in the highlights and good color in the flowers. I also shot with the
camera's Slow-Sync flash mode, which surprisingly required a +1.7
EV exposure compensation adjustment. (Slow sync mode usually requires
less exposure compensation, not more.) Here's a shot at the default
longer exposure time allows more ambient light into the image and results
in a strong orange cast from the household incandescent lighting. (It
looks like the Slow-Sync exposure option tends to bias the exposure toward
the ambient lighting more than is sometimes the case.)
Indoor Portrait, No Flash:
Really excellent results with the Automatic white balance, good exposure as well.
This shot is always a very tough test of a camera's white balance capability, given the strong, yellowish color cast of the household incandescent bulbs used for the lighting. Surprisingly, the C-8080's Auto white balance setting produced the best-looking color here, doing a near-perfect job of dealing with the warm-toned incandescent lighting. (It's really unusual for a camera's auto white balance setting to do this well on this test.) The Manual setting was just a little too cool, and the Incandescent setting was reddish. Overall color looks really good with the Auto white balance, though the blue flowers are a bit dark and purplish. (Still, considering the light source, results are very good.) The shot at right was taken with a +1.0 EV exposure compensation adjustment, which is about average for this shot.
Very nice color, with great detail and resolution.
The C-8080's Manual white balance setting
produced the best overall color here, though the Auto
and Daylight settings weren't too far off
the mark. Resolution is very high, with excellent detail in the tree limbs
and front shrubbery. Definition is very good as well. (The C-8080's eight-megapixel
CCD definitely stretches the limits of this poster as a test target. Even
though the poster was made from a 500MB scan of a 4x5 negative shot with
a tack-sharp lens, the C-8080 is close to extracting all the detail that's
to be found here.) Details are fairly sharp overall, though corner softness
is present in all four corners.
Excellent resolution and detail, reasonably good dynamic range.
This image is shot at infinity to test far-field lens performance. NOTE that this image cannot be directly compared to the other "house" shot, which is a poster, shot in the studio. The rendering of detail in the poster will be very different than in this shot, and color values (and even the presence or absence of leaves on the trees!) will vary in this subject as the seasons progress. In general though, you can evaluate detail in the bricks, shingles and window detail, and in the tree branches against the sky. Compression artifacts are most likely to show in the trim along the edge of the roof, in the bricks, or in the relatively "flat" areas in the windows.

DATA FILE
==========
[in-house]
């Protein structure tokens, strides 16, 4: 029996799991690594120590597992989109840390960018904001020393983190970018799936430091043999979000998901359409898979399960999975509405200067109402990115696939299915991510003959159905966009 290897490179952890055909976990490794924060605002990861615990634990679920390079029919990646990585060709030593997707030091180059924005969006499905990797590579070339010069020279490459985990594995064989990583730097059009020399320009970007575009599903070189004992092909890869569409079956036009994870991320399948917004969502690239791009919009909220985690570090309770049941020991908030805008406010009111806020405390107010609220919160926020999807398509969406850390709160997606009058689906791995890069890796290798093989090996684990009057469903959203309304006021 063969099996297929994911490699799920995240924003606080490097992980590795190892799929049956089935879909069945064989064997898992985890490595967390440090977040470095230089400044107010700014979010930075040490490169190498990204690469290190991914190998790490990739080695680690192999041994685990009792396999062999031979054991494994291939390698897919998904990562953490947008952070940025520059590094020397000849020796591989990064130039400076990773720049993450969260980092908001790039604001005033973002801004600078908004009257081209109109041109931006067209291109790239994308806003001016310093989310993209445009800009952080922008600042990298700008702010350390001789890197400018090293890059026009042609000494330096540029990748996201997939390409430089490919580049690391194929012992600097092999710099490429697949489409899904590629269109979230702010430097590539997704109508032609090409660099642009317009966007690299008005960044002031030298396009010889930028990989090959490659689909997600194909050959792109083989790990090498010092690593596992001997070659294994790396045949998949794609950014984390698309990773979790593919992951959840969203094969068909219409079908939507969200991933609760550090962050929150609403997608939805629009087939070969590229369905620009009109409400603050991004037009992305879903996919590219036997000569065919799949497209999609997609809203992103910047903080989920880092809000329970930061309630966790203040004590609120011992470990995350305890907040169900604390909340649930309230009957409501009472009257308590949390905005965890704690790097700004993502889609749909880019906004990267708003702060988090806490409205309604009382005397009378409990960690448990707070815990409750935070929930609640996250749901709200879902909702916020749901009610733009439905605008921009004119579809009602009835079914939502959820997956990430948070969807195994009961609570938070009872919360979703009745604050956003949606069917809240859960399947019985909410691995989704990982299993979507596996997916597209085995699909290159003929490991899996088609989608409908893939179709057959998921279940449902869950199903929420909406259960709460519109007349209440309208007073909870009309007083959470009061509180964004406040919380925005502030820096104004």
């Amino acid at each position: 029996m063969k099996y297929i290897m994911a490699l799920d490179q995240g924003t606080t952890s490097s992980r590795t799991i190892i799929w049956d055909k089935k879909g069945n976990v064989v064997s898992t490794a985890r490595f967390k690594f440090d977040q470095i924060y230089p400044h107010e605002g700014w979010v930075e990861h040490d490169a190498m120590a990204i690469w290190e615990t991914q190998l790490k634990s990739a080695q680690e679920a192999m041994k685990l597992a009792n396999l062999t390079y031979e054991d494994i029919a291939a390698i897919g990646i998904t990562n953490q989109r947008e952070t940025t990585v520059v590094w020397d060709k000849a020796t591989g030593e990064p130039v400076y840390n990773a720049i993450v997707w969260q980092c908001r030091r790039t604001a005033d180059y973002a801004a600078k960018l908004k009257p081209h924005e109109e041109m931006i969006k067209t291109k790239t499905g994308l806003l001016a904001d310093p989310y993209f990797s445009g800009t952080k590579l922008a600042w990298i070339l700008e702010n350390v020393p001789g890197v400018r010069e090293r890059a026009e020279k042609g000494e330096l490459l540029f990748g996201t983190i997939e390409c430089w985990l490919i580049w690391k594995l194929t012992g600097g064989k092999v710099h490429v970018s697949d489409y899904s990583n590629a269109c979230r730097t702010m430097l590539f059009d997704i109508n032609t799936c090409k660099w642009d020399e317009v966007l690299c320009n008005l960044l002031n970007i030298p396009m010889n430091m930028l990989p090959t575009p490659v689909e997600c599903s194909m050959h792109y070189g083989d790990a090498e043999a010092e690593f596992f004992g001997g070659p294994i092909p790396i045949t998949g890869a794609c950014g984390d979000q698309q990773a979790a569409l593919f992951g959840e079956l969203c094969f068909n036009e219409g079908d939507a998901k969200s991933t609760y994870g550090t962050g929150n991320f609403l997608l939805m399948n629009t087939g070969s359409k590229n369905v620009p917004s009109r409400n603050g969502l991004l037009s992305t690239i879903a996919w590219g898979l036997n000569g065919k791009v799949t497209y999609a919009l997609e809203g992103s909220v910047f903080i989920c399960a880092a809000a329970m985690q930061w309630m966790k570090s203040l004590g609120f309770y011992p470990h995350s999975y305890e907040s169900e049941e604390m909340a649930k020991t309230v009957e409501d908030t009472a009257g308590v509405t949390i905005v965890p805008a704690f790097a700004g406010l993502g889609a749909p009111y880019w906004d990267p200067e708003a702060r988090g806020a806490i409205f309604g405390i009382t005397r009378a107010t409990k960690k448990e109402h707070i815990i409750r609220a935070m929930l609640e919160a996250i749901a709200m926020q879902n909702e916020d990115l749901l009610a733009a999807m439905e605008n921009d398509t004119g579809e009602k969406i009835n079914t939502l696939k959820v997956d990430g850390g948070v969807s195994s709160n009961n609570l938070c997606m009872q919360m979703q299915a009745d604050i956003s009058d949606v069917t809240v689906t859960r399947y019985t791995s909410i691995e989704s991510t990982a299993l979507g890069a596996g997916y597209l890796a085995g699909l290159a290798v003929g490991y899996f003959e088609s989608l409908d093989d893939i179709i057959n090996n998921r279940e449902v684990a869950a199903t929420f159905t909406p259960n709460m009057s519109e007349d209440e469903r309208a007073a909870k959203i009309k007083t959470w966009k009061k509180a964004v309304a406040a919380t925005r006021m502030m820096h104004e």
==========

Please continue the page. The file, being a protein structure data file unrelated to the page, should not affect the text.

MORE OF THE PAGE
This is my ultimate "resolution shot," given the infinite range of detail in a natural scene like this. This is an image where the wisdom of Olympus' investment in the 8080's huge lens really shows its worth. The image is quite sharp from corner to corner, with little or none of the softness I've become so accustomed to seeing in the corners of digicam images. There's also virtually no chromatic aberration to be found here either. The tiny foliage details in the front shrubbery are well-defined, as are the finer details of the tree limbs above the roof, and the house front trim. The camera picks up some detail in the bright white paint surrounding the bay window, but not a lot. (This is a trouble spot for many digicams.) Detail is good in the shadow area above the front door, though, with fairly low noise. Overall color is quite good, very faithful to the original scene, but the camera's default contrast is rather high, as I'd noted earlier. The table below shows a standard resolution and quality series, followed by ISO, sharpness, saturation, contrast, and hue series.